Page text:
Strange. Where are the 'inevitable consequences' for Indians and Pakistanis ?


In the end, the Great British Cultural Disaster is down to the decline of Christianity in the UK. We had mass unemployment in the 1920s and 30s, but without the social collapse that we saw in the 80s. One has to take away the moral as well as the material underpinnings before the building falls down.

I don't think secularists are capable of reversing this. Secular liberalism have produced a class (I'm one of them - I never said I was a good Christian) for whom life is the most precious possession of all. Nothing outside that, nothing above that - except maybe our children (bar those 6-7 million of course). We've seen in the cartoon and van Gogh incidents how the fear of death shuts up the trangressive, boundary-pushing types who inhabit BBC arts programmes, or causes a carriageful of nice people to sit frozen while someone's battered in front of them. We've seen it in Northern Ireland, where a constitutional settlement designed to "put human rights at the centre" of the Criminal Justice system can do little about someone having their throat cut in front of seventy-odd blind and deaf people in a Belfast bar.

The implications ? Christians are going to have to get used to the inside of prisons, to start with - as their distant forebears did. Otherwise ? As I keep saying, Nature abhors a spiritual vacuum. There are plenty of God-fearing people about who 'neither shall cease from yielding fruit'.

29 comments:

verity said...

What a chilling post, Laban. And I grieve for those embryos who will never become humans.

Something wicked is afoot.

I don't think it's islam, because islam is easily defeated. They're nothing, and would never have got in without the collusion of the left.

It is always the vicious, roiling, snake-hissing, destructive left.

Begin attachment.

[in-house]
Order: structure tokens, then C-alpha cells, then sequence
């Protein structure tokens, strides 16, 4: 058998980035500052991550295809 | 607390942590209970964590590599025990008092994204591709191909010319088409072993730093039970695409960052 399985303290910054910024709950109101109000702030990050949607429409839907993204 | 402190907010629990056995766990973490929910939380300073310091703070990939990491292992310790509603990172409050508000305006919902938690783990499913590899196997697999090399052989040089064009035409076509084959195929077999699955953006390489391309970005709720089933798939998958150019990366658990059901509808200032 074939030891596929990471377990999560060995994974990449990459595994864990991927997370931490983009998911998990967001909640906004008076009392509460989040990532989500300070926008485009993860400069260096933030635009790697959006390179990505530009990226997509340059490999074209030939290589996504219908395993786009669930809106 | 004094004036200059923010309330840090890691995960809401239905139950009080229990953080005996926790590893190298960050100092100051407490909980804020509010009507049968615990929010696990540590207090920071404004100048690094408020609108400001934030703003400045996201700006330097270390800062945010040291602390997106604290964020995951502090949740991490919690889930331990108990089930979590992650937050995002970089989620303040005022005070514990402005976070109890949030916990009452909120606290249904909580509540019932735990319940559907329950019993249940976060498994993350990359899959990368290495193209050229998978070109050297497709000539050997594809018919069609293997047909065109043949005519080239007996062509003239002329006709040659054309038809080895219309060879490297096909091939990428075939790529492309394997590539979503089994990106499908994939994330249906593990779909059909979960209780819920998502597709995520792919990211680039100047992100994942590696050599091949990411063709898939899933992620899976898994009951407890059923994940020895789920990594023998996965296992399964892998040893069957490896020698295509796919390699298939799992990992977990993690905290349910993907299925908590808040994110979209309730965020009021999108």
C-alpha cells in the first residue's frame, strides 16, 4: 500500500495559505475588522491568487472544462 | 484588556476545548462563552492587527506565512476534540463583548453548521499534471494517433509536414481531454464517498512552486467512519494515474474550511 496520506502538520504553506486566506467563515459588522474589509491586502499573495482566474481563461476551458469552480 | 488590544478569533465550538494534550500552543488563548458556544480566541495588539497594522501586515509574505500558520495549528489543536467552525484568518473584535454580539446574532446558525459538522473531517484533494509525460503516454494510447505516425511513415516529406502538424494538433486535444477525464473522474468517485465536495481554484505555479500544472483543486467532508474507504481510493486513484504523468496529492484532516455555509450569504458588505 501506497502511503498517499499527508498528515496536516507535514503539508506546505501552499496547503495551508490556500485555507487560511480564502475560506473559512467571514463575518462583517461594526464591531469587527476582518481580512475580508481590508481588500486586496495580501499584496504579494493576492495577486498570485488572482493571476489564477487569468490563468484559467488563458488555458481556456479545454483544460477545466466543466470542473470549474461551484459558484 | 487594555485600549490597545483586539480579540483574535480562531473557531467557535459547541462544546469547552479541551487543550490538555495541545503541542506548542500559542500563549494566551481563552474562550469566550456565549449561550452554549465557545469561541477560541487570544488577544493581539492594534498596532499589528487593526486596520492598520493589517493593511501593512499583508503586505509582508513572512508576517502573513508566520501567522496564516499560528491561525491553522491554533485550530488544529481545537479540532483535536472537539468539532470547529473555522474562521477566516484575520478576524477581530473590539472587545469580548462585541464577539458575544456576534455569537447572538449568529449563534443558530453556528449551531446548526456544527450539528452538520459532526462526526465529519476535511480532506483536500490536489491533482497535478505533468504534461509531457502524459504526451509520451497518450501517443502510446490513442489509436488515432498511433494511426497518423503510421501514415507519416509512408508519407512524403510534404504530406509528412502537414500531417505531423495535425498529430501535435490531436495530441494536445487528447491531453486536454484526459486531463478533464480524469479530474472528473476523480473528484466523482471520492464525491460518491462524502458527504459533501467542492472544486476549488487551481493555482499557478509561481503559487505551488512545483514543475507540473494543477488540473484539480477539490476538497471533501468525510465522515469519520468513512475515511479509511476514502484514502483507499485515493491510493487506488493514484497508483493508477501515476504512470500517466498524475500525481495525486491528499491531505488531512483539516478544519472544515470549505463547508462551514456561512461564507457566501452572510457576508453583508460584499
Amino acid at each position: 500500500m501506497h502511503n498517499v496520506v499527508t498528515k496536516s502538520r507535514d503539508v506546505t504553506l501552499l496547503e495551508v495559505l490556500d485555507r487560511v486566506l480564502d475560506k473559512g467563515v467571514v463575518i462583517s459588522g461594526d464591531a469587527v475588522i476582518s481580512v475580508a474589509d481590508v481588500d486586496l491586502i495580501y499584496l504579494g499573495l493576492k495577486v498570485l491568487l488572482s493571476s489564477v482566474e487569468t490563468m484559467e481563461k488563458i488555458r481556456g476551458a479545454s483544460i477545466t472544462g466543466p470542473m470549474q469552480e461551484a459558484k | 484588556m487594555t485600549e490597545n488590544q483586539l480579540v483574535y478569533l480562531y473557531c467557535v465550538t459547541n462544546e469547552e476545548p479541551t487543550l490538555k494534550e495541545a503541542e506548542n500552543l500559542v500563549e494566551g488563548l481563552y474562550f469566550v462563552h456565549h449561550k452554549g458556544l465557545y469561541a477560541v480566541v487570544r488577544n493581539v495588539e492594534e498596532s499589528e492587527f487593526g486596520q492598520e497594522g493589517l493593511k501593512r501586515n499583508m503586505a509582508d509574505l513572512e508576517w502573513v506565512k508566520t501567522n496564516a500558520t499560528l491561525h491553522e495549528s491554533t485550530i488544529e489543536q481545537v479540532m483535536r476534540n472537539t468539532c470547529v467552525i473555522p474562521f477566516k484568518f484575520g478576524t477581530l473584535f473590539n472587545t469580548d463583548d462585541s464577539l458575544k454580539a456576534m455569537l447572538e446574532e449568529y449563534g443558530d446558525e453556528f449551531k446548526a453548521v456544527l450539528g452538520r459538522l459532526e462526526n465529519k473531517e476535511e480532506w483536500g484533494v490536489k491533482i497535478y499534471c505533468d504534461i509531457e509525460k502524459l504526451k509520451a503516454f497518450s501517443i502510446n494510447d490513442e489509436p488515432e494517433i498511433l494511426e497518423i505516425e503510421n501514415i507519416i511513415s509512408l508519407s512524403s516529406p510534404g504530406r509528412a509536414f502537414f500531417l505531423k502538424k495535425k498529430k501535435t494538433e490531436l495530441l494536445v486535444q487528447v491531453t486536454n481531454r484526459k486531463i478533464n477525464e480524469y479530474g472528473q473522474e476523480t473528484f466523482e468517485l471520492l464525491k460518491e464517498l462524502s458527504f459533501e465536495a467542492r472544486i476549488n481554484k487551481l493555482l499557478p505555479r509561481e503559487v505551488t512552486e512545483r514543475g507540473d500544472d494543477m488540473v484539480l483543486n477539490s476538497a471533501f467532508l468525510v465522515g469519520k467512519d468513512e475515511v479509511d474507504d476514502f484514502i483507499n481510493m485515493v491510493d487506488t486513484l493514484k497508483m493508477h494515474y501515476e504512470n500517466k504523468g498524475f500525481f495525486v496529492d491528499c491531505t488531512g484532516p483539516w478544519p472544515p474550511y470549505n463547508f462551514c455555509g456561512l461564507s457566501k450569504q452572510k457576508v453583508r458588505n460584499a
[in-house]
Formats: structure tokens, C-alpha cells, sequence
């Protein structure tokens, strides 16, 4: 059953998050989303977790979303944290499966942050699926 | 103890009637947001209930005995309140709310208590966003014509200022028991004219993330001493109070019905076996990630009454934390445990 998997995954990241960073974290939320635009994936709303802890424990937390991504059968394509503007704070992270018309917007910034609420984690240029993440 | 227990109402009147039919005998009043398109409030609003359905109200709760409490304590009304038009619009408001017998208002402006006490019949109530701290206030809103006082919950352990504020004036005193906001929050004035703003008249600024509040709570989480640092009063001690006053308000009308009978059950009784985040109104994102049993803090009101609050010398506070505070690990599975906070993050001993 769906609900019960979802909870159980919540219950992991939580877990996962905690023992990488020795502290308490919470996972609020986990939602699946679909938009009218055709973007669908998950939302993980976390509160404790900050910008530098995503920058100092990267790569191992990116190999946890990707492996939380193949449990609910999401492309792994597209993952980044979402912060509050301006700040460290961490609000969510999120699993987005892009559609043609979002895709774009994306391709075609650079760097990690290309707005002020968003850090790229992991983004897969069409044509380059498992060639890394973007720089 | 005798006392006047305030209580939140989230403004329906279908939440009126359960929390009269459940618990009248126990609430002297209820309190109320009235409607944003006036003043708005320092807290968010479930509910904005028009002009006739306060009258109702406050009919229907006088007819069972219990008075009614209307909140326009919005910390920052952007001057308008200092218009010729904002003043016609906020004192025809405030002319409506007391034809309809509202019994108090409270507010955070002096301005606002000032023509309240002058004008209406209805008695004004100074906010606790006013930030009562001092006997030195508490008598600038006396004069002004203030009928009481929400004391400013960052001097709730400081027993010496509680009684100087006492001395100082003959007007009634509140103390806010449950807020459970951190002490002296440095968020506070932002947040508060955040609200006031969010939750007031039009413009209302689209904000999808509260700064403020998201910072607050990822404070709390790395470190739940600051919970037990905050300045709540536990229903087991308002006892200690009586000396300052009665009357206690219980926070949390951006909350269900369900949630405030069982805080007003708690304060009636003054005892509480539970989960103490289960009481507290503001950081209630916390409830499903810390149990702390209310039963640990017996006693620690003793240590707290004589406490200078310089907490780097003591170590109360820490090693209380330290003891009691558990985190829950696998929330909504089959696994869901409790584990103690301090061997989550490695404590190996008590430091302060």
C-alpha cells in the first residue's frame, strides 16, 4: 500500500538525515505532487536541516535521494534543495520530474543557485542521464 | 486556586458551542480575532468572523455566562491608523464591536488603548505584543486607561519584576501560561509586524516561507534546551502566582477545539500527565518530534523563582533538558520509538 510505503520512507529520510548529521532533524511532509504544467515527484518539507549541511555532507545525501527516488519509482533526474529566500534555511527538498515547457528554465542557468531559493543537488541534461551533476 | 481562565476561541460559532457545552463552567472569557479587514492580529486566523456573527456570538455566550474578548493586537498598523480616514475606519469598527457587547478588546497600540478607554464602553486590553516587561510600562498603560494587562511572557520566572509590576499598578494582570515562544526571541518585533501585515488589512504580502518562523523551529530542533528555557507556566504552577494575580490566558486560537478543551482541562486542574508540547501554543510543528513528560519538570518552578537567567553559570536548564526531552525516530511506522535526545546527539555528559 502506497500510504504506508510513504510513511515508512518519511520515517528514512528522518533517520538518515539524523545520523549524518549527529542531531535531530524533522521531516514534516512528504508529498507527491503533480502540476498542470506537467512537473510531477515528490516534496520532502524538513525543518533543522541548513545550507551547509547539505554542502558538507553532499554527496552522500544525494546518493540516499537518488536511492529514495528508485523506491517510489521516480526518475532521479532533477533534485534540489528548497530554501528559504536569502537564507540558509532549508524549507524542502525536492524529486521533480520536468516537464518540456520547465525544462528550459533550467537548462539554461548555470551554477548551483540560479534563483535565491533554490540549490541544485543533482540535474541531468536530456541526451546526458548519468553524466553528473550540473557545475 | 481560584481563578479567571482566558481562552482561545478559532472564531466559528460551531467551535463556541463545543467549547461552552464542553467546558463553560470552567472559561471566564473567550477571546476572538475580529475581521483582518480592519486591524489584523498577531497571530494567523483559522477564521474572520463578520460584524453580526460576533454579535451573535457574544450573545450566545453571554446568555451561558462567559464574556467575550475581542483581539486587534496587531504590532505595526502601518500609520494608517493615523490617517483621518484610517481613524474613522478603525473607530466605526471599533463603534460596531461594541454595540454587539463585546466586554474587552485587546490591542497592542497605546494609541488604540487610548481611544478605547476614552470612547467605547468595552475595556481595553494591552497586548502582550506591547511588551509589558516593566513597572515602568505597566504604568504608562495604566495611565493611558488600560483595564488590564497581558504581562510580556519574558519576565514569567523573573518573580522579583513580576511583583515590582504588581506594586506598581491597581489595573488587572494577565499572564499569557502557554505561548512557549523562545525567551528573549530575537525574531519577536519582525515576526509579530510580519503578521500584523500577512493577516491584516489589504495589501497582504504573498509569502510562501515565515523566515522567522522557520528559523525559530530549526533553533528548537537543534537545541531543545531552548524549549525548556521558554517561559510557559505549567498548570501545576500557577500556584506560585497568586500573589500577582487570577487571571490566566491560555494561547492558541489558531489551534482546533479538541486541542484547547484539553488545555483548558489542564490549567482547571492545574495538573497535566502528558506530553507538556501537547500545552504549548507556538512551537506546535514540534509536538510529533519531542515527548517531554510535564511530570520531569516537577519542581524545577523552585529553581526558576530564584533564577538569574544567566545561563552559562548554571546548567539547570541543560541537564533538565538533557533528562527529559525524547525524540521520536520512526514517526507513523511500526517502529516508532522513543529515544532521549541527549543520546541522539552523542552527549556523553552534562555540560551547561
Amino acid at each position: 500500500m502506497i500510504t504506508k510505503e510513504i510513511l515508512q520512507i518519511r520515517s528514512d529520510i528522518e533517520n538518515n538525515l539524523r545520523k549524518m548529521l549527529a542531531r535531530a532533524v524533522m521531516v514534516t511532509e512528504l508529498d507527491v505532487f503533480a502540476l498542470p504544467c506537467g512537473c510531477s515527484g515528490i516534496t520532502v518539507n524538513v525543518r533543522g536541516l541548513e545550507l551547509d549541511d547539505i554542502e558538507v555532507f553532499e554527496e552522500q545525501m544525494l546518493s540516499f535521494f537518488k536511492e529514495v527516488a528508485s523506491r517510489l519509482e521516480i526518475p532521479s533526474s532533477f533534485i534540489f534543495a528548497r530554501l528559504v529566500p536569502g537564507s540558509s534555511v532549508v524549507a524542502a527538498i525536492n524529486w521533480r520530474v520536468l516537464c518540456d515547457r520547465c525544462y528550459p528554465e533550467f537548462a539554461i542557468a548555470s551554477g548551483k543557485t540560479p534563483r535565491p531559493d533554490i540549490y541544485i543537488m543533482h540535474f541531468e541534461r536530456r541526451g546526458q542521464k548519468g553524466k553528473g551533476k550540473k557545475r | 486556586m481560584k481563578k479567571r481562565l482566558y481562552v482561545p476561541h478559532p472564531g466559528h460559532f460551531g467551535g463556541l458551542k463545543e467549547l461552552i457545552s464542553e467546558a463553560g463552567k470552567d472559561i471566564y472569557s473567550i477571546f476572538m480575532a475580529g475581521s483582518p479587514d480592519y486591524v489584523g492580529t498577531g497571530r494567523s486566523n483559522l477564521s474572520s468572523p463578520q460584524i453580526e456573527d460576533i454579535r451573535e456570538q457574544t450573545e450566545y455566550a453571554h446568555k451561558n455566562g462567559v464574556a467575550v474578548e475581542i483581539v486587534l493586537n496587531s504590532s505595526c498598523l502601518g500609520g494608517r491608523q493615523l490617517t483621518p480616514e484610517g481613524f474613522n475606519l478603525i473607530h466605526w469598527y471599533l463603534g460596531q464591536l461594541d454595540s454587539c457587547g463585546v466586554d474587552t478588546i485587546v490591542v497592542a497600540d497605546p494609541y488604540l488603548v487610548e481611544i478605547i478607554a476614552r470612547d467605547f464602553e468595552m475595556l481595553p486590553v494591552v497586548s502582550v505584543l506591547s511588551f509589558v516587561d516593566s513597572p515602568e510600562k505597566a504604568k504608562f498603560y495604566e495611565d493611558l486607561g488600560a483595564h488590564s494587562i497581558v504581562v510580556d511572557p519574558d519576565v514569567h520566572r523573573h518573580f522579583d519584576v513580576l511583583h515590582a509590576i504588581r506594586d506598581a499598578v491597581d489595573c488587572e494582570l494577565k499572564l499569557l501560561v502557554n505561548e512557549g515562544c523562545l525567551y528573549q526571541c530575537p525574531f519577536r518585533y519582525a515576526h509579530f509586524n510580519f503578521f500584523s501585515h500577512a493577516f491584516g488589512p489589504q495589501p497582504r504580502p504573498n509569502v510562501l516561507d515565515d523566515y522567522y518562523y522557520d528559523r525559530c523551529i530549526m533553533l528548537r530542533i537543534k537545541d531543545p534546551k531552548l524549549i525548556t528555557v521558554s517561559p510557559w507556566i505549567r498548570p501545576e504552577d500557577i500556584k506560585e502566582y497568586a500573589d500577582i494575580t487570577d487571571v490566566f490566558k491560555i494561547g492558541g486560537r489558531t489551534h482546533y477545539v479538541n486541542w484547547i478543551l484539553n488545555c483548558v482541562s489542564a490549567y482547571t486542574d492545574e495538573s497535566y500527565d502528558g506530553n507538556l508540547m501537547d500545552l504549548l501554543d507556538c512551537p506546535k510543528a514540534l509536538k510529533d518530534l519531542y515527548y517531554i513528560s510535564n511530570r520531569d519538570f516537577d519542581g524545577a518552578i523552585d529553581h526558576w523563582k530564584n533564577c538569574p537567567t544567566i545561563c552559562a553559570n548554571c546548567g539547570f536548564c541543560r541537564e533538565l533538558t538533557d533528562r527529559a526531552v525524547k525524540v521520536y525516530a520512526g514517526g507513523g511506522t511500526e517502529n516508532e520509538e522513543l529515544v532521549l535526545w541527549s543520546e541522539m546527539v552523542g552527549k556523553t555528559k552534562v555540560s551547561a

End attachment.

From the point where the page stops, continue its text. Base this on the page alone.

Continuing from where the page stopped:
Why they hate our Christian society so much, who knows? But the answer is the clue.

Personally, I think something happened to them all in childhood, and these people came together and congealed over the last 90 years. Perhaps British public schools have a lot to answer for. Most spies during the cold war didn't come from comprehensives.

I ask this as a genuine question: who fuelled the Students' Unions? Yes, we know who the fodder was, but who fuelled them?

Was the rise of the (untenable in a sane society) left caused by the break-up of families? Not on council estates, but in the abandoning of children in public schools while their parents furthered the cause of our empire?

I present this, without prejudice, as a thought.

Dave said...

Pub Philosopher basically takes the opposite view to you Laban. He appears to suggest to defeat Islam we must defeat all religion.
Challenge teachings

madne0 said...

Like someone much brighter then me once said, civilizations don't die of murder. They die of suicide. And the path of suicide is the path that West (especially Europe) has chosen.


PS: This sunday there's going to be a referendum on abortion in the sunny place i like to call home, Portugal.
10-1 it's going to pass.

Guardian apostate said...